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# alternating sum

An alternating sum is a sequence of arithmetic operations in which each addition is followed by a subtraction, and viceversa, applied to a sequence of numerical entities. For example,

$\log 2=1-\frac{1}{2}+\frac{1}{3}-\frac{1}{4}+\frac{1}{5}-\frac{1}{6}+\frac{1}{% 7}-\ldots$ |

An alternating sum is also called an alternating series.

Alternating sums are often expressed in summation notation with the iterated expression involving multiplication by negative one raised to the iterator. Since a negative number raised to an odd number gives a negative number while raised to an even number gives a positive number (see: factors with minus sign), $(-1)^{i}$ essentially has the effect of turning the odd-indexed terms of the sequence negative but keeping their absolute values the same. Our previous example would thus be restated

$\log 2=\sum_{{i=1}}^{\infty}(-1)^{{i-1}}\frac{1}{i}.$ |

If the operands in an alternating sum decrease in value as the iterator increases, and approach zero, then the alternating sum converges to a specific value. This fact is used in many of the best-known expression for $\pi$ or fractions thereof, such as the Gregory series:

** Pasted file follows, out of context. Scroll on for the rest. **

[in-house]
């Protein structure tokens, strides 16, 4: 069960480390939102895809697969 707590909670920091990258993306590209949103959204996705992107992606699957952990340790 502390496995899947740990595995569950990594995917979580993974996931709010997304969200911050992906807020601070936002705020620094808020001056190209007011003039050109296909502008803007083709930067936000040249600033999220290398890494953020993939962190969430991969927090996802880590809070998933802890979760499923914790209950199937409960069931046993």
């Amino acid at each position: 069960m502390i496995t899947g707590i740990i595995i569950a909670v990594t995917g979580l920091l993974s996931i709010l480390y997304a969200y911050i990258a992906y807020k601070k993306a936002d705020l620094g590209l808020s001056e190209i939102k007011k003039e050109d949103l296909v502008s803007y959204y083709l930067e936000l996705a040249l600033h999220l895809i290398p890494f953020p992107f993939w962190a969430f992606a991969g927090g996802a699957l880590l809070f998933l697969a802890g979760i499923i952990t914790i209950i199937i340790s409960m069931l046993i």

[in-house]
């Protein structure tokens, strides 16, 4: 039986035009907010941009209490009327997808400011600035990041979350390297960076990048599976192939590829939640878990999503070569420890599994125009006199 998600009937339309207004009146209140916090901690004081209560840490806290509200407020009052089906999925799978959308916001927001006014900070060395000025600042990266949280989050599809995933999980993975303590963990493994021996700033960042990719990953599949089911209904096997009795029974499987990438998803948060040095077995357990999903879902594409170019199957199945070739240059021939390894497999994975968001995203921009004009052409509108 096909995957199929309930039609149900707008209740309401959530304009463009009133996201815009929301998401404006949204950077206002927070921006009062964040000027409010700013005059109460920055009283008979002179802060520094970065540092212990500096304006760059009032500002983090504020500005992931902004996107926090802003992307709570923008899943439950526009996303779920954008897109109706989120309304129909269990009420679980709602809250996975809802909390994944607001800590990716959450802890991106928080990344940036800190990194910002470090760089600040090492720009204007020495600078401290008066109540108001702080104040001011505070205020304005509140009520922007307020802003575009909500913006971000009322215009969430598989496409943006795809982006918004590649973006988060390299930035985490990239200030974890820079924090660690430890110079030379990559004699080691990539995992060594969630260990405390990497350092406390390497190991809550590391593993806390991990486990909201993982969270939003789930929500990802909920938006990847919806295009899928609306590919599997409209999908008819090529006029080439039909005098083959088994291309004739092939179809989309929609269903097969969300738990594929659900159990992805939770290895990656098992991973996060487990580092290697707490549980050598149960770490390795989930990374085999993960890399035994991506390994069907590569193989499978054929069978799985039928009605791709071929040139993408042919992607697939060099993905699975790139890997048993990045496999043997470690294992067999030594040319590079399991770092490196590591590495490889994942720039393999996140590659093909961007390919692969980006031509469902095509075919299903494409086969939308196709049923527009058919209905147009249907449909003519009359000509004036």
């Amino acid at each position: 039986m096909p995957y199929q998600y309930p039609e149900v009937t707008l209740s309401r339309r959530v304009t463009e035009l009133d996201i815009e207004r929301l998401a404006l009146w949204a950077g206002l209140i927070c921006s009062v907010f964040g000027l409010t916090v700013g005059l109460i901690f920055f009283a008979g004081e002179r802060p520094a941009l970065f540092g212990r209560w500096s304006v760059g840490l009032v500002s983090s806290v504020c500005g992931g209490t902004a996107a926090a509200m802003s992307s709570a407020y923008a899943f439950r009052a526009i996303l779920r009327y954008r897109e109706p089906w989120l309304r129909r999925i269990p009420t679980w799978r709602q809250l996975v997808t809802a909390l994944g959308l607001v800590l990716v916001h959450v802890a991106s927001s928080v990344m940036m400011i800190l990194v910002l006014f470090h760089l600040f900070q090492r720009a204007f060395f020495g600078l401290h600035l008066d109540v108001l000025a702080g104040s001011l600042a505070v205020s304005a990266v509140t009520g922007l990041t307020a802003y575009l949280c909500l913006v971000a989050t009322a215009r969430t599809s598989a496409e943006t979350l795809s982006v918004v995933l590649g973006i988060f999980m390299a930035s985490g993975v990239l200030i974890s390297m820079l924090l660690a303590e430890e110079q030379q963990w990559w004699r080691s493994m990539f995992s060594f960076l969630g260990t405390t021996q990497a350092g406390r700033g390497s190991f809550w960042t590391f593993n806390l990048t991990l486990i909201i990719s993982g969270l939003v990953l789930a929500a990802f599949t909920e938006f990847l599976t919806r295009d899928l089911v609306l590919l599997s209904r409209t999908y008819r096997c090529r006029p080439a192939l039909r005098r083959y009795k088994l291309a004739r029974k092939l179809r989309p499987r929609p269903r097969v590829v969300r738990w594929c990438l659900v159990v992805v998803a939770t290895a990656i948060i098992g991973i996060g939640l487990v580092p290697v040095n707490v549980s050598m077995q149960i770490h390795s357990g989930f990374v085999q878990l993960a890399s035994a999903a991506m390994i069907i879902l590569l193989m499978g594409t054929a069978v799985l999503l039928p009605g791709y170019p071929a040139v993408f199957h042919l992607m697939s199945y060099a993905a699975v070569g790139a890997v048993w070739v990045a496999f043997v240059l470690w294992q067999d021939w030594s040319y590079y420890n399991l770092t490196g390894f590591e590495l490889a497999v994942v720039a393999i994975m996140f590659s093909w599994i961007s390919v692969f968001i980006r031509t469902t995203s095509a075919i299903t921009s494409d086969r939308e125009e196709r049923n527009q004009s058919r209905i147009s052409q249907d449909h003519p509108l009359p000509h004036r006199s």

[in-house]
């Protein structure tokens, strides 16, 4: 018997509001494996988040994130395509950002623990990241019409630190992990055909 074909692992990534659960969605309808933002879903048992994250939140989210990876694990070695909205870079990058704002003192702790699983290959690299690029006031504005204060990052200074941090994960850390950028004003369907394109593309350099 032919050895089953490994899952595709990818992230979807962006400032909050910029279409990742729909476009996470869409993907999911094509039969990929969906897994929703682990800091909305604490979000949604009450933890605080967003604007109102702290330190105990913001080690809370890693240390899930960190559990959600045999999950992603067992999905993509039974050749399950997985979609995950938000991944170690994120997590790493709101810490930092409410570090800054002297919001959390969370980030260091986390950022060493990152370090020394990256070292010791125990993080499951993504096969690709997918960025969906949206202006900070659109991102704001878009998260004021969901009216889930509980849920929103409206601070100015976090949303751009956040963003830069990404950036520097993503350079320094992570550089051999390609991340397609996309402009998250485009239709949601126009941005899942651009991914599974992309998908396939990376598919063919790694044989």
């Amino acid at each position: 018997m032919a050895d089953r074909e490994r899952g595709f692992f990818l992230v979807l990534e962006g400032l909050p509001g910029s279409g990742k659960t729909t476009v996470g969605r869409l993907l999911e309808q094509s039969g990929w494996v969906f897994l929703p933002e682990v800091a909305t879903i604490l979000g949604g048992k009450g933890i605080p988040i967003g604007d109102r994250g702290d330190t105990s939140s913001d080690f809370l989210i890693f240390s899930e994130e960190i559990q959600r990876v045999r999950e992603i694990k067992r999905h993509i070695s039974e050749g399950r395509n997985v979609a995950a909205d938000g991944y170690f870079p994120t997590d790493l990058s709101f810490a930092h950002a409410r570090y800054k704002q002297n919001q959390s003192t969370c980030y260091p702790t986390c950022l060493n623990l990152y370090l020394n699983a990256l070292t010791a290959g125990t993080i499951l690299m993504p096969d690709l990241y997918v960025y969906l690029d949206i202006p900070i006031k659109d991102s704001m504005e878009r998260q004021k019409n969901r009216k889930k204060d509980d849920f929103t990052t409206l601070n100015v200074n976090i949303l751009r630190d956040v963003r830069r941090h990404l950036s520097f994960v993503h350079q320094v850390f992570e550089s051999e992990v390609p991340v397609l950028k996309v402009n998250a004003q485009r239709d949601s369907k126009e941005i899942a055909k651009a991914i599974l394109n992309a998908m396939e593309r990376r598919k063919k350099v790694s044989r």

$\frac{\pi}{4}=\sum_{{i=0}}^{\infty}(-1)^{i}\frac{1}{2i+1}$ |

Other constants also find expression as alternating sums, such as Cahen’s constant.

An alternating sum need not necessarily involve an infinity of operands. For example, the alternating factorial of $n$ is computed by an alternating sum stopping at $i=n$.

# References

- 1 Tobias Dantzig, Number: The Language of Science, ed. Joseph Mazur. New York: Pi Press (2005): 166

## Mathematics Subject Classification

11B25*no label found*

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